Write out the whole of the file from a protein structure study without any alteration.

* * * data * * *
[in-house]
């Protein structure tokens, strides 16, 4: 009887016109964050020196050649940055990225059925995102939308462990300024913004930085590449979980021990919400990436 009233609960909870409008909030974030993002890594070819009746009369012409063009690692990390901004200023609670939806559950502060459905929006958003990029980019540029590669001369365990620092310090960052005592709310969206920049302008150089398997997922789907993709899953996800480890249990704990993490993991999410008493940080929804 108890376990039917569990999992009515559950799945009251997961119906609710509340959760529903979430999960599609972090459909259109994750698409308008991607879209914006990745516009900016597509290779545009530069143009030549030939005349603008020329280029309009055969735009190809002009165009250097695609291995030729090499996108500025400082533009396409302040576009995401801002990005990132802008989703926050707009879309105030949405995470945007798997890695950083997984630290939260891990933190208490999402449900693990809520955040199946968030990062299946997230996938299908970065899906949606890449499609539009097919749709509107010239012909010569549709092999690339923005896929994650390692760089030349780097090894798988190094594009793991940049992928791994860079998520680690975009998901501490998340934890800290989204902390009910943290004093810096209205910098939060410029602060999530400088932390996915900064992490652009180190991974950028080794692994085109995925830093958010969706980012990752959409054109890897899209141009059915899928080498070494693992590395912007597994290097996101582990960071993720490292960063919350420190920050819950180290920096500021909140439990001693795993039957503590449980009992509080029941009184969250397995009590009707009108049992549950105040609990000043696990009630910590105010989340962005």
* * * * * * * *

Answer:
[in-house]
């Protein structure tokens, strides 16, 4: 009887016109964050020196050649940055990225059925995102939308462990300024913004930085590449979980021990919400990436 009233609960909870409008909030974030993002890594070819009746009369012409063009690692990390901004200023609670939806559950502060459905929006958003990029980019540029590669001369365990620092310090960052005592709310969206920049302008150089398997997922789907993709899953996800480890249990704990993490993991999410008493940080929804 108890376990039917569990999992009515559950799945009251997961119906609710509340959760529903979430999960599609972090459909259109994750698409308008991607879209914006990745516009900016597509290779545009530069143009030549030939005349603008020329280029309009055969735009190809002009165009250097695609291995030729090499996108500025400082533009396409302040576009995401801002990005990132802008989703926050707009879309105030949405995470945007798997890695950083997984630290939260891990933190208490999402449900693990809520955040199946968030990062299946997230996938299908970065899906949606890449499609539009097919749709509107010239012909010569549709092999690339923005896929994650390692760089030349780097090894798988190094594009793991940049992928791994860079998520680690975009998901501490998340934890800290989204902390009910943290004093810096209205910098939060410029602060999530400088932390996915900064992490652009180190991974950028080794692994085109995925830093958010969706980012990752959409054109890897899209141009059915899928080498070494693992590395912007597994290097996101582990960071993720490292960063919350420190920050819950180290920096500021909140439990001693795993039957503590449980009992509080029941009184969250397995009590009707009108049992549950105040609990000043696990009630910590105010989340962005």